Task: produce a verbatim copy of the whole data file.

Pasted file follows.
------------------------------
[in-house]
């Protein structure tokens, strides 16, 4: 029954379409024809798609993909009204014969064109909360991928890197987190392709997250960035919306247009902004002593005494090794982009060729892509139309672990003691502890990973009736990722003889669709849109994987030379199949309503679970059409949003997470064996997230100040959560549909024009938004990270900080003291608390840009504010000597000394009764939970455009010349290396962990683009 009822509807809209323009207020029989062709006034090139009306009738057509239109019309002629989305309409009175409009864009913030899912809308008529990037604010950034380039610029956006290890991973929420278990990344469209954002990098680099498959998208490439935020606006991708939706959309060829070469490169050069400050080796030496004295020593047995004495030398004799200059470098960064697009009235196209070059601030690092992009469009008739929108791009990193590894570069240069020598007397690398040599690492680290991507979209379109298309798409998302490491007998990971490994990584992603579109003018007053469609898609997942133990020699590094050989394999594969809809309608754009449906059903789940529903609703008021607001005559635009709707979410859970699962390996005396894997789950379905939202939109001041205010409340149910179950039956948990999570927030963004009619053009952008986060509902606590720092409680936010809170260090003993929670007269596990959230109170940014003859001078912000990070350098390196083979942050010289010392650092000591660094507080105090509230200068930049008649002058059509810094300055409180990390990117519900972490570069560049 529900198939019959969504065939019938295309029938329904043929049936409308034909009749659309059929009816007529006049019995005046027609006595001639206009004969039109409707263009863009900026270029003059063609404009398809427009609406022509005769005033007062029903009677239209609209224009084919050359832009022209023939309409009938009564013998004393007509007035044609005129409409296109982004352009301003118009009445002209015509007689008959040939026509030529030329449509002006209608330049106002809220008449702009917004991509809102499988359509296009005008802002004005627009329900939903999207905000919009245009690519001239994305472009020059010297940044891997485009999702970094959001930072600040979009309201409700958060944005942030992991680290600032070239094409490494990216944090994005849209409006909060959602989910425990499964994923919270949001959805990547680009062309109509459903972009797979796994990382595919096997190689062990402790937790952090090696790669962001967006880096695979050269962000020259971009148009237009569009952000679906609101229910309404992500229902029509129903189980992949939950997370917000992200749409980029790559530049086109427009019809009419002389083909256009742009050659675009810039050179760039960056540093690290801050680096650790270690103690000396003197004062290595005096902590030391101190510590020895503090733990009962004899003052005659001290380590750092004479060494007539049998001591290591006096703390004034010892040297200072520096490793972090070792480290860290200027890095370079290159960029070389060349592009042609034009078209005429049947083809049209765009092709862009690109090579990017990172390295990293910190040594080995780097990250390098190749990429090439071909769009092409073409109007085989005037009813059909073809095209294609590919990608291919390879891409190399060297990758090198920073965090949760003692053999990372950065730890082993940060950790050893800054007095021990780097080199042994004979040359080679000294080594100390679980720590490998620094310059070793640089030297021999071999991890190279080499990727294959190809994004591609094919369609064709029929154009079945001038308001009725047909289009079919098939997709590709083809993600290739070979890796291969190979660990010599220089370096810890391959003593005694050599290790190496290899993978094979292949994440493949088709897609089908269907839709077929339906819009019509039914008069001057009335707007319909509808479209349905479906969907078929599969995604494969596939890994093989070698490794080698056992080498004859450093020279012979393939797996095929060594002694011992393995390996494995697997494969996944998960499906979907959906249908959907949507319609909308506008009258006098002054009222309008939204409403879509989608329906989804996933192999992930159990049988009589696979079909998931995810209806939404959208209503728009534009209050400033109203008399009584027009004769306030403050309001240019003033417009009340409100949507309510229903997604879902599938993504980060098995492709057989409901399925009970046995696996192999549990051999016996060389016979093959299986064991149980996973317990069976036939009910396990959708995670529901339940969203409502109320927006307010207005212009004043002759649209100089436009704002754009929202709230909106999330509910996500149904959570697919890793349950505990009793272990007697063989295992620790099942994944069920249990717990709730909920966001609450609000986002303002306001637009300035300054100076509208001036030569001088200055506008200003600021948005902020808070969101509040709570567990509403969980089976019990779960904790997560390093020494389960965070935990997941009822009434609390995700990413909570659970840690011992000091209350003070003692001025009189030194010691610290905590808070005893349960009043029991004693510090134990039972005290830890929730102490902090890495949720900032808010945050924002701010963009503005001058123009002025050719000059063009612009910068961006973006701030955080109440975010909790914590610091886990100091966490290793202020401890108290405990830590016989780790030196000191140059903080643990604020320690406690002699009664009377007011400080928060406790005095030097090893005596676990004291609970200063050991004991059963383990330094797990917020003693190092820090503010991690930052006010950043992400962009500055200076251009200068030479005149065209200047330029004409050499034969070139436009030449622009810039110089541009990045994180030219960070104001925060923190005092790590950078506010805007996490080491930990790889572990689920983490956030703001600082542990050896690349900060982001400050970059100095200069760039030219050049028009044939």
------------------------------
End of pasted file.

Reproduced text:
[in-house]
């Protein structure tokens, strides 16, 4: 029954379409024809798609993909009204014969064109909360991928890197987190392709997250960035919306247009902004002593005494090794982009060729892509139309672990003691502890990973009736990722003889669709849109994987030379199949309503679970059409949003997470064996997230100040959560549909024009938004990270900080003291608390840009504010000597000394009764939970455009010349290396962990683009 009822509807809209323009207020029989062709006034090139009306009738057509239109019309002629989305309409009175409009864009913030899912809308008529990037604010950034380039610029956006290890991973929420278990990344469209954002990098680099498959998208490439935020606006991708939706959309060829070469490169050069400050080796030496004295020593047995004495030398004799200059470098960064697009009235196209070059601030690092992009469009008739929108791009990193590894570069240069020598007397690398040599690492680290991507979209379109298309798409998302490491007998990971490994990584992603579109003018007053469609898609997942133990020699590094050989394999594969809809309608754009449906059903789940529903609703008021607001005559635009709707979410859970699962390996005396894997789950379905939202939109001041205010409340149910179950039956948990999570927030963004009619053009952008986060509902606590720092409680936010809170260090003993929670007269596990959230109170940014003859001078912000990070350098390196083979942050010289010392650092000591660094507080105090509230200068930049008649002058059509810094300055409180990390990117519900972490570069560049 529900198939019959969504065939019938295309029938329904043929049936409308034909009749659309059929009816007529006049019995005046027609006595001639206009004969039109409707263009863009900026270029003059063609404009398809427009609406022509005769005033007062029903009677239209609209224009084919050359832009022209023939309409009938009564013998004393007509007035044609005129409409296109982004352009301003118009009445002209015509007689008959040939026509030529030329449509002006209608330049106002809220008449702009917004991509809102499988359509296009005008802002004005627009329900939903999207905000919009245009690519001239994305472009020059010297940044891997485009999702970094959001930072600040979009309201409700958060944005942030992991680290600032070239094409490494990216944090994005849209409006909060959602989910425990499964994923919270949001959805990547680009062309109509459903972009797979796994990382595919096997190689062990402790937790952090090696790669962001967006880096695979050269962000020259971009148009237009569009952000679906609101229910309404992500229902029509129903189980992949939950997370917000992200749409980029790559530049086109427009019809009419002389083909256009742009050659675009810039050179760039960056540093690290801050680096650790270690103690000396003197004062290595005096902590030391101190510590020895503090733990009962004899003052005659001290380590750092004479060494007539049998001591290591006096703390004034010892040297200072520096490793972090070792480290860290200027890095370079290159960029070389060349592009042609034009078209005429049947083809049209765009092709862009690109090579990017990172390295990293910190040594080995780097990250390098190749990429090439071909769009092409073409109007085989005037009813059909073809095209294609590919990608291919390879891409190399060297990758090198920073965090949760003692053999990372950065730890082993940060950790050893800054007095021990780097080199042994004979040359080679000294080594100390679980720590490998620094310059070793640089030297021999071999991890190279080499990727294959190809994004591609094919369609064709029929154009079945001038308001009725047909289009079919098939997709590709083809993600290739070979890796291969190979660990010599220089370096810890391959003593005694050599290790190496290899993978094979292949994440493949088709897609089908269907839709077929339906819009019509039914008069001057009335707007319909509808479209349905479906969907078929599969995604494969596939890994093989070698490794080698056992080498004859450093020279012979393939797996095929060594002694011992393995390996494995697997494969996944998960499906979907959906249908959907949507319609909308506008009258006098002054009222309008939204409403879509989608329906989804996933192999992930159990049988009589696979079909998931995810209806939404959208209503728009534009209050400033109203008399009584027009004769306030403050309001240019003033417009009340409100949507309510229903997604879902599938993504980060098995492709057989409901399925009970046995696996192999549990051999016996060389016979093959299986064991149980996973317990069976036939009910396990959708995670529901339940969203409502109320927006307010207005212009004043002759649209100089436009704002754009929202709230909106999330509910996500149904959570697919890793349950505990009793272990007697063989295992620790099942994944069920249990717990709730909920966001609450609000986002303002306001637009300035300054100076509208001036030569001088200055506008200003600021948005902020808070969101509040709570567990509403969980089976019990779960904790997560390093020494389960965070935990997941009822009434609390995700990413909570659970840690011992000091209350003070003692001025009189030194010691610290905590808070005893349960009043029991004693510090134990039972005290830890929730102490902090890495949720900032808010945050924002701010963009503005001058123009002025050719000059063009612009910068961006973006701030955080109440975010909790914590610091886990100091966490290793202020401890108290405990830590016989780790030196000191140059903080643990604020320690406690002699009664009377007011400080928060406790005095030097090893005596676990004291609970200063050991004991059963383990330094797990917020003693190092820090503010991690930052006010950043992400962009500055200076251009200068030479005149065209200047330029004409050499034969070139436009030449622009810039110089541009990045994180030219960070104001925060923190005092790590950078506010805007996490080491930990790889572990689920983490956030703001600082542990050896690349900060982001400050970059100095200069760039030219050049028009044939």